What can CEOs do to scale alongside their companies?
Scaling a company is scary. Every CEO who sets ambitious goals for their business has to repeatedly push themselves into the unknown. This phenomenon remains the same in big and small businesses alike. As a first-time CEO I am aware that I’ve still got a lot to learn, and that much of Signal’s success (or failure) will boil down to how quickly I can grow and transition with the business as we evolve through prototyping, then market validation, and then on to maturity. I believe that the key challenge when growing a business is juggling the neverending demands of running a company, whilst at the same time ensuring you develop as an individual while your organisation grows around you.
Every CEO’s strategy is different, of course. But what isn’t going to change is that a leader’s individual performance will always be tied to the fate of their company. Just as the CEO is lauded when a business performs well, they invariably take most of the flak in tougher times too! It has been demonstrated that the top 10% of CEOs are 10 times more effective than those in the middle of an (imaginary) CEO performance bell curve. (For an illustration, take a look at this TEDx video from Mark Helow, founder of executive coaching specialist 10X CEO.) So how do CEOs improve their performance and become part of this elite band of leaders?
The first thing for a CEO to do is assess precisely where their company is positioned in the traditional development and growth cycle. Signal is one of the ‘lucky few’ startups that have managed to survive the initial embryonic period, raise seed funding, and find some clients. (According to this recent survey, only 37% of new businesses in the information sector — pretty much the area that Signal specialises in — are still operational after four years!) But the work and the multifarious challenges of growing a business do not stop there. As organisations grow, new hurdles spring up every step of the way. Within any startup in the SaaS (‘software as a service’) space, CEOs will lie awake at night thinking: How we will scale lead generation? When do I stop leading sales, and hire a dedicated sales team? When should we think about raising our next round of funding?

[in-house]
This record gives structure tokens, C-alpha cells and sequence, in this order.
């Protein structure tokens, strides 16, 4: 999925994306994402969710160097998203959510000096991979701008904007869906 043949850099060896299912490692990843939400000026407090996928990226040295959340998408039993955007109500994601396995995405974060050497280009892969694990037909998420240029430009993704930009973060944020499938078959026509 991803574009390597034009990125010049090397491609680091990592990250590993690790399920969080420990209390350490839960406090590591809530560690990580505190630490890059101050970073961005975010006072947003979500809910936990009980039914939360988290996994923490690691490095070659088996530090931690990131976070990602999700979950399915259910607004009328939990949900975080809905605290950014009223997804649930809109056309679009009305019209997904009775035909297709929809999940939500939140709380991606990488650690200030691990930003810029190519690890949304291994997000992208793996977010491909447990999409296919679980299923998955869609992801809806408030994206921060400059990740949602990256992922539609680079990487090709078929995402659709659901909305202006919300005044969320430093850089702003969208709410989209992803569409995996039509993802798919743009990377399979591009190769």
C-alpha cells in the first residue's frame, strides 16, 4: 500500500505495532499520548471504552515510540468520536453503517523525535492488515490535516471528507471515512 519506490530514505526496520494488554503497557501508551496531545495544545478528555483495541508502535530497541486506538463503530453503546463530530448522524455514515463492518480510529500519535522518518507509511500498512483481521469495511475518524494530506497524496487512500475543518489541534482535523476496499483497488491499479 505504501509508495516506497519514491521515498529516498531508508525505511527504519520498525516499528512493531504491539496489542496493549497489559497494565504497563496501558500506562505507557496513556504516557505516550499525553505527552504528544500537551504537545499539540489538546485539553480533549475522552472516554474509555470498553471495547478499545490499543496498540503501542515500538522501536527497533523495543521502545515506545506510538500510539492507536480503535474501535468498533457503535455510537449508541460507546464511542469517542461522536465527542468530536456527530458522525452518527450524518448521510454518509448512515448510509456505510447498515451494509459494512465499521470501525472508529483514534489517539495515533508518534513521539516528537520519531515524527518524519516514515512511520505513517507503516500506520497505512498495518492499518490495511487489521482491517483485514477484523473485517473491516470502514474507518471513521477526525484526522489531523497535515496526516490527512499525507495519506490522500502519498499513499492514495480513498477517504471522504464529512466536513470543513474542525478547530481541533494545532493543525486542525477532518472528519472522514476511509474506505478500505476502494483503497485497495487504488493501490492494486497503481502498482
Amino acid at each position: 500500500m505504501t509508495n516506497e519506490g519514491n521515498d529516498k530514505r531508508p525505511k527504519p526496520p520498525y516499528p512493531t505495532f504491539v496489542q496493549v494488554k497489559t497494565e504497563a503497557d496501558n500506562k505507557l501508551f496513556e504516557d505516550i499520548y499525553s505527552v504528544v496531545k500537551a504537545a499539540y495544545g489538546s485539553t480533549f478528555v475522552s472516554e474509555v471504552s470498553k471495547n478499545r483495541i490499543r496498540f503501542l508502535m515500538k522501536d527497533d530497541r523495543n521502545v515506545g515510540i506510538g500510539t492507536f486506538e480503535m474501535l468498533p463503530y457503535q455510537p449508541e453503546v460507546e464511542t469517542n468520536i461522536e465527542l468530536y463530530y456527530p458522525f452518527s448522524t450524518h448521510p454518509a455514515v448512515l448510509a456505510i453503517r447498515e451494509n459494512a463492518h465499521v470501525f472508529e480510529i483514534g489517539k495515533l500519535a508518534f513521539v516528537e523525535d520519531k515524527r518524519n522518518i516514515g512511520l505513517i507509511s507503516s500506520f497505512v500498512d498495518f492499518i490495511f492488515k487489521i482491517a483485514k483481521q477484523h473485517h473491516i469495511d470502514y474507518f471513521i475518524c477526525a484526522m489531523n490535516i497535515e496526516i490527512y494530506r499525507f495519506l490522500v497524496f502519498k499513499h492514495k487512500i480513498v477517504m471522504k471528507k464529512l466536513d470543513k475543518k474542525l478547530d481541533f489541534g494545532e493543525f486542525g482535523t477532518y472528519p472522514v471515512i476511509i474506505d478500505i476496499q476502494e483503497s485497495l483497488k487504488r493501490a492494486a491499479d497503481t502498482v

And there’s more: aside from operations, hiring, product, sales, fundraising and everything else, a CEO must also function as the firm’s Chief Learning Officer. Developing collective knowledge within a company, and ensuring that the workforce’s overall skillset continues to blossom, is of crucial importance. Helow describes how the best CEOs spend the majority of their time thinking about important points of development for themselves and their business. His list of the six ideal CEO traits are laid out below:
- Extreme time focus: Figure out the three most important things to concentrate on, and ONLY focus on them
- Accelerated learning ability: CEO has to be the chief learning officer! Learn from other people; copy them when appropriate
- Motivation and skill ability: being able to grow at each stage of the business
- Business model creation: understand what your customer really wants. How do we feel their need better than anyone else? Who is my customer? What is the main revenue opportunity?